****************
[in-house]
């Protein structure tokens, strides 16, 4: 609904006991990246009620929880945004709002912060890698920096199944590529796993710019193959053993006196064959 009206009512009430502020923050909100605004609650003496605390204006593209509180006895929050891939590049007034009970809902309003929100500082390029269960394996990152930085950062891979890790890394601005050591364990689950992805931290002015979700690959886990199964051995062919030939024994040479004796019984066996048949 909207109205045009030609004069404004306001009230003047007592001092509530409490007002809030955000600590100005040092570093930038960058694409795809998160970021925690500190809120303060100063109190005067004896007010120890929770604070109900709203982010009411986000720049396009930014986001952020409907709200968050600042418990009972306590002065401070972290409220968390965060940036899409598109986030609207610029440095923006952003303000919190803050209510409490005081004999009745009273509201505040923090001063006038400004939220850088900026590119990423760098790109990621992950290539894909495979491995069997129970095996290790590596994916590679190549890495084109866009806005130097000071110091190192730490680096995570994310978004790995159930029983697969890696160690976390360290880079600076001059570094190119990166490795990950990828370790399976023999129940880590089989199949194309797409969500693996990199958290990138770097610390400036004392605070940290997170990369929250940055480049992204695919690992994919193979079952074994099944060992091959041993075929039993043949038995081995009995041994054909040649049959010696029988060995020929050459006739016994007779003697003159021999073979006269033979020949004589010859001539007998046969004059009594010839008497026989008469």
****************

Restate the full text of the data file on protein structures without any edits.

[in-house]
């Protein structure tokens, strides 16, 4: 609904006991990246009620929880945004709002912060890698920096199944590529796993710019193959053993006196064959 009206009512009430502020923050909100605004609650003496605390204006593209509180006895929050891939590049007034009970809902309003929100500082390029269960394996990152930085950062891979890790890394601005050591364990689950992805931290002015979700690959886990199964051995062919030939024994040479004796019984066996048949 909207109205045009030609004069404004306001009230003047007592001092509530409490007002809030955000600590100005040092570093930038960058694409795809998160970021925690500190809120303060100063109190005067004896007010120890929770604070109900709203982010009411986000720049396009930014986001952020409907709200968050600042418990009972306590002065401070972290409220968390965060940036899409598109986030609207610029440095923006952003303000919190803050209510409490005081004999009745009273509201505040923090001063006038400004939220850088900026590119990423760098790109990621992950290539894909495979491995069997129970095996290790590596994916590679190549890495084109866009806005130097000071110091190192730490680096995570994310978004790995159930029983697969890696160690976390360290880079600076001059570094190119990166490795990950990828370790399976023999129940880590089989199949194309797409969500693996990199958290990138770097610390400036004392605070940290997170990369929250940055480049992204695919690992994919193979079952074994099944060992091959041993075929039993043949038995081995009995041994054909040649049959010696029988060995020929050459006739016994007779003697003159021999073979006269033979020949004589010859001539007998046969004059009594010839008497026989008469």